What truly unites Singaporeans is our common love for local dishes. It is a love so deep that we protect the dignity of our local food with lionhearted ferocity and unbridled pride. You may recall a recent nationwide umbrage over ‘Hainanese chicken rice’ incited by a UK celebrity chef or a certain popular digital media company who came up with an American version of it. Unsurprisingly, we had our doubts when we first heard that a popular Thai-style chicken rice brand is setting up a restaurant in Singapore. What is this ‘Pratunam Chicken Rice’? Is it even legit?
For those who have not tried it in Bangkok, Michelin Bib Gourmand awardee Go-Ang Pratunam Chicken Rice is indeed Hainanese chicken rice. Many of our local foods share the same heritage with our neighbouring countries and it just so happened that our forefathers were immigrants who chose to set foot on different paths. Third-generation owner, Ekkaphon Puekpaiboon aka “Gear” shared that his Hainanese grandfather migrated to Bangkok over 50 years ago. His grandfather cooked a variety of Chinese food to sell but eventually, he decided to focus on fine-tuning his Hainanese chicken rice to capture the hearts of his customers. The food business was handed over to his capable father, Sombat Puekpaiboon and in turn, Gear is now working together with his father to expand their chicken rice empire in Singapore. He is aware that Singapore has her own version of Hainanese chicken rice, a popular one at that, but he wants to share his family’s version of it with Singaporeans.
First order of business: Chicken Rice (Single Portion Chicken, $4.50; Single Portion Chicken Thigh, $5.50). Any respectable chicken rice lover will contemplate on four main aspects – chicken, rice, chilli and broth. (No shit, Sherlock. Did I just miss out on the cucumbers?)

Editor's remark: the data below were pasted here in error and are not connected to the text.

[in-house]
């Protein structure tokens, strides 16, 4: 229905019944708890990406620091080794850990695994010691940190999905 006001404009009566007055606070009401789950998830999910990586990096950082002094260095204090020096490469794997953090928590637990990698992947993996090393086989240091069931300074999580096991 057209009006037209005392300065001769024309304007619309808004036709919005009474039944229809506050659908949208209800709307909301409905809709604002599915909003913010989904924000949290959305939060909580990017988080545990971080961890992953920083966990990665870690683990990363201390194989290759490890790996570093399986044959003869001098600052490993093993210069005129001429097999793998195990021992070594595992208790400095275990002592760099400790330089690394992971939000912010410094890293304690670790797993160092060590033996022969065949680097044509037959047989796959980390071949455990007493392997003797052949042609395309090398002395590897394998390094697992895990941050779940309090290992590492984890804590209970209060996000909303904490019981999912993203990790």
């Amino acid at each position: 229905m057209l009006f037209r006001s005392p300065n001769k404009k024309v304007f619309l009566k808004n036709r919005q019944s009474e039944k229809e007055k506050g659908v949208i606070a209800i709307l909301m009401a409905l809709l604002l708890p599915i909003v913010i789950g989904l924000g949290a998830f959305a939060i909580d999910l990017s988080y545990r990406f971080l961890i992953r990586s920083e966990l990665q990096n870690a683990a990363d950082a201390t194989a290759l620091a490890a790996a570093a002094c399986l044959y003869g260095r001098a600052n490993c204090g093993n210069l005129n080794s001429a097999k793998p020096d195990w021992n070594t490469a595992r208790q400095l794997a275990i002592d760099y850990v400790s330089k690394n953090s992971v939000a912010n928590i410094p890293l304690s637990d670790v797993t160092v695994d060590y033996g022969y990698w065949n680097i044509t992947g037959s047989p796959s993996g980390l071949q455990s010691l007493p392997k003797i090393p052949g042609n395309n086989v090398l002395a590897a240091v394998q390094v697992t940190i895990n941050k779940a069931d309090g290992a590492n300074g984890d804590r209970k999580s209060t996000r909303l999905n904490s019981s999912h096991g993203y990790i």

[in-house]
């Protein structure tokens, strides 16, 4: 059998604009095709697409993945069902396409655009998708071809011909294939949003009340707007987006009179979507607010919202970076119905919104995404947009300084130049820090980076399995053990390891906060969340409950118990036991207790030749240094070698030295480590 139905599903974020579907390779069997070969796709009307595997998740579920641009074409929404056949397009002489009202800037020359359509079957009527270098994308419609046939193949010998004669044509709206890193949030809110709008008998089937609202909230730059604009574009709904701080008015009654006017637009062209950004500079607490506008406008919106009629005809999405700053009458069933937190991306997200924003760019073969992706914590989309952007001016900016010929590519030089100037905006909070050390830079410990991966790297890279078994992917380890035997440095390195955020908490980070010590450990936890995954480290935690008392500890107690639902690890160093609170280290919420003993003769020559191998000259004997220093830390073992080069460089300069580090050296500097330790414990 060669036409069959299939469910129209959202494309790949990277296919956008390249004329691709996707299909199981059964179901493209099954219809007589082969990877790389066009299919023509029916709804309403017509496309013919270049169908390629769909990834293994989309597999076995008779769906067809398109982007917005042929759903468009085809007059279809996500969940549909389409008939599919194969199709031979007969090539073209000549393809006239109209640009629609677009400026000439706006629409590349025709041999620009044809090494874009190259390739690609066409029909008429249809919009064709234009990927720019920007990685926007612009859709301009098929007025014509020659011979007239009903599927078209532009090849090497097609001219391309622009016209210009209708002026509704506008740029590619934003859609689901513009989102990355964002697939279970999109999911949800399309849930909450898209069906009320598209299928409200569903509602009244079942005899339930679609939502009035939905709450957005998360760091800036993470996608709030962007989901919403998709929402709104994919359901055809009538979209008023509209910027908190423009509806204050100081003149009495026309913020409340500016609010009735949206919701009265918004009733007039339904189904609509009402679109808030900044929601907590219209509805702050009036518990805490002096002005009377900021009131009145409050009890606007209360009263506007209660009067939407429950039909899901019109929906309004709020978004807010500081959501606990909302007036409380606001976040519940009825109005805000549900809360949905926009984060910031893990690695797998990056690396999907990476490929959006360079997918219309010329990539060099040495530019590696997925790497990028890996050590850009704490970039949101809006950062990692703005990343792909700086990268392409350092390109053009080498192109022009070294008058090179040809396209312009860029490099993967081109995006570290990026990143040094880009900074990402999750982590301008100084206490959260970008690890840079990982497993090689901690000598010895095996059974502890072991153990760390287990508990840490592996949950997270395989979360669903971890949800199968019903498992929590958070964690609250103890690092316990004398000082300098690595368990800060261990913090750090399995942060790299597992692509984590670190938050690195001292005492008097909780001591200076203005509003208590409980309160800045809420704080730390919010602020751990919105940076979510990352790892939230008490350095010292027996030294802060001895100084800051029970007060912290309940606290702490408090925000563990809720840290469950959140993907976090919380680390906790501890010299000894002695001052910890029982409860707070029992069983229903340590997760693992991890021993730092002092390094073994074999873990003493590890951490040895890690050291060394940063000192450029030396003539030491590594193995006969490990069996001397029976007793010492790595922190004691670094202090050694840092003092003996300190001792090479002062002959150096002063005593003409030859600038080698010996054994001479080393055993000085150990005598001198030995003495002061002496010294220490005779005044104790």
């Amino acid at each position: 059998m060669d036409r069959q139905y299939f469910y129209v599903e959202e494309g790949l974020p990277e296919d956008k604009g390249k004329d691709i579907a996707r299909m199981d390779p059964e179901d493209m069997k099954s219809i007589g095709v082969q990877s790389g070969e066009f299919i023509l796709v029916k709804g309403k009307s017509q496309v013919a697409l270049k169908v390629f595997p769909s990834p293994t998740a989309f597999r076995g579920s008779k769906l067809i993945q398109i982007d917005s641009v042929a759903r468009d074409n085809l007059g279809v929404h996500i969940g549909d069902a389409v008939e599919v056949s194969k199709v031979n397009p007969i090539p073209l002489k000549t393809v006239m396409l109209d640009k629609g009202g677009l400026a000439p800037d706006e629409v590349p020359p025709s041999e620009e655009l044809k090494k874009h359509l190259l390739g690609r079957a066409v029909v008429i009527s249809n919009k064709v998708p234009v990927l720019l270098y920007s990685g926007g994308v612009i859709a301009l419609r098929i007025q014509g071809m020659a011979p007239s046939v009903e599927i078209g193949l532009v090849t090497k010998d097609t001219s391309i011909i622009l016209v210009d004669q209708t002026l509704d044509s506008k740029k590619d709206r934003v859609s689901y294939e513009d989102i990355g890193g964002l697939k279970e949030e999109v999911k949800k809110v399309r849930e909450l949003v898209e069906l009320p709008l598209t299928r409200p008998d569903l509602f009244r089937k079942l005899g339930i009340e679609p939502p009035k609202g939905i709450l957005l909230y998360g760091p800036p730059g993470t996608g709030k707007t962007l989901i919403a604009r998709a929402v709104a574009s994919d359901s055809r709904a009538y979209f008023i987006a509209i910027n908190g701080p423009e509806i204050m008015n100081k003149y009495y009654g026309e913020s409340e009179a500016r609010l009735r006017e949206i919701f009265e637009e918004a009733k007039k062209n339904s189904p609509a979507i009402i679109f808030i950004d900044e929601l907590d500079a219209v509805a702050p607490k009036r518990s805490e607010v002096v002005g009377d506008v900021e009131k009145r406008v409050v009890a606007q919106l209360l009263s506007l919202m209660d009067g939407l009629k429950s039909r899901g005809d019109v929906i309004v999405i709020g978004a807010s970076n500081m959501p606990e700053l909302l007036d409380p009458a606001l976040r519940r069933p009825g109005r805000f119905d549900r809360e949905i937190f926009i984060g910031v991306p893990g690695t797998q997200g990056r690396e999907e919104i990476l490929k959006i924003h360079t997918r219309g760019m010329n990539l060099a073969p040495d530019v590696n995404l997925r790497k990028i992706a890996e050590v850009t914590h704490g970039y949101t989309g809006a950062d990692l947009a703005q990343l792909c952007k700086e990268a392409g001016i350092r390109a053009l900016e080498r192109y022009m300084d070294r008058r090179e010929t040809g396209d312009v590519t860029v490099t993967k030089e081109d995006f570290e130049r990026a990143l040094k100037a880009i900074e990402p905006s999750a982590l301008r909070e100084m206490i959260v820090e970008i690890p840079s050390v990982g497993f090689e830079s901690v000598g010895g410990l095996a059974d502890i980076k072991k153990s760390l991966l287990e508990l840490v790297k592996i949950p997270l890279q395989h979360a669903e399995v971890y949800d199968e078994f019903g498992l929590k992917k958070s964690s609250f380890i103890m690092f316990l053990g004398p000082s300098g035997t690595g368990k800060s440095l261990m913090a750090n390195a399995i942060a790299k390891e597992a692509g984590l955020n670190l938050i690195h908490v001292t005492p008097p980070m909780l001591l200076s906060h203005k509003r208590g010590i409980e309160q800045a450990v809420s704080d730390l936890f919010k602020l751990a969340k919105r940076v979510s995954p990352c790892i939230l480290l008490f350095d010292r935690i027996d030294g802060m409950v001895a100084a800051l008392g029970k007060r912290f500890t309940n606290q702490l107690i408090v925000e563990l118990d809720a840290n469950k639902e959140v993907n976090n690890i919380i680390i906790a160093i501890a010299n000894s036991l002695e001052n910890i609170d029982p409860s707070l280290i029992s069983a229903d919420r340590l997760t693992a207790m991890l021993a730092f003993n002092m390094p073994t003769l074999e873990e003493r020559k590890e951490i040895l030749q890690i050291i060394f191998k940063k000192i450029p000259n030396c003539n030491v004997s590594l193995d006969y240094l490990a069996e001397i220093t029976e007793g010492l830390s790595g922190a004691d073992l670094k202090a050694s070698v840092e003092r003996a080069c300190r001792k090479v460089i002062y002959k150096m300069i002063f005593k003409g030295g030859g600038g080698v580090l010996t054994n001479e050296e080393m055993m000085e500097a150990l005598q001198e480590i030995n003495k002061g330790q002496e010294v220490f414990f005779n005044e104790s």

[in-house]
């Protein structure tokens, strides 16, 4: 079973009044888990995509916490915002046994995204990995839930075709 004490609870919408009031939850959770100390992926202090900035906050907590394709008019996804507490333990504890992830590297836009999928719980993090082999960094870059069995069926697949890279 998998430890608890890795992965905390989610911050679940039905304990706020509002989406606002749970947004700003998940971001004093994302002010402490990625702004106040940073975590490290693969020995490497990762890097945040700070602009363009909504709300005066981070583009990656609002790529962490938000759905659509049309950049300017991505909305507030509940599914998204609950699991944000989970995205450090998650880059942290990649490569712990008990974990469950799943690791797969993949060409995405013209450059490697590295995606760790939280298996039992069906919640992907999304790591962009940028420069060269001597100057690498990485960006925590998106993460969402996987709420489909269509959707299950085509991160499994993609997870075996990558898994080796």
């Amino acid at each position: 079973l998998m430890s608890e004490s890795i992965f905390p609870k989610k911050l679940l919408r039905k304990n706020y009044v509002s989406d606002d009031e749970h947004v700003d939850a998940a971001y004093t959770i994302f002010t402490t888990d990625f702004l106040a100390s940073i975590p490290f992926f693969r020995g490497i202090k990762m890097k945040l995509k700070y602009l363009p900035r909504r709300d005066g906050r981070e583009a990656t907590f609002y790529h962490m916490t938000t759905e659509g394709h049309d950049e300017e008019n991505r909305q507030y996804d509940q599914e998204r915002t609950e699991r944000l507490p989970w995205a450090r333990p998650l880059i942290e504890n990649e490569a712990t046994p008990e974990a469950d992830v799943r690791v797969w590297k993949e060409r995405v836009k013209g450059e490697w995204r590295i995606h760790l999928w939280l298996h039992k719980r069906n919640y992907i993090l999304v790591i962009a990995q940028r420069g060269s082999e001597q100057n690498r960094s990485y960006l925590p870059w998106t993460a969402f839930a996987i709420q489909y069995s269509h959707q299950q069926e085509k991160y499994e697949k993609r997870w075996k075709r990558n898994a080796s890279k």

The poached chicken is sufficiently tender and succulent. Some people prefer roast chicken rice to Hainanese chicken rice because they do not like the gelatinous quality of white chicken skin. However, their chicken skin is thin with just a slight layer of chicken fat. I love it for the soft texture that encapsulates the natural flavours of the chicken. Their rice is significantly less oily than most of the local chicken rice that I’d eaten in Singapore. Fortunately, that does not rob the savoury of dish. I like that the rice is not overly salty as I have to eat it with other strong-flavoured dishes from the menu.
The biggest visible difference between Go-Ang’s chicken rice and Singaporean version of Hainanese chicken rice is the chilli dip. Instead of the familiar blend of orange chilli sauce and ginger sauce, theirs is a mixture of dark soya sauce, fermented soy bean, vinegar, cut ginger and green chillies, and possibly other secret ingredients to create that spicy and piquant condiment to complement the chicken rice. Some diners pour it liberally over their entire plates. The clear chicken broth is amply flavoured with chicken stock but there is nothing to shout about. Not exceptional, not bad, not a bad broth to rinse your palate.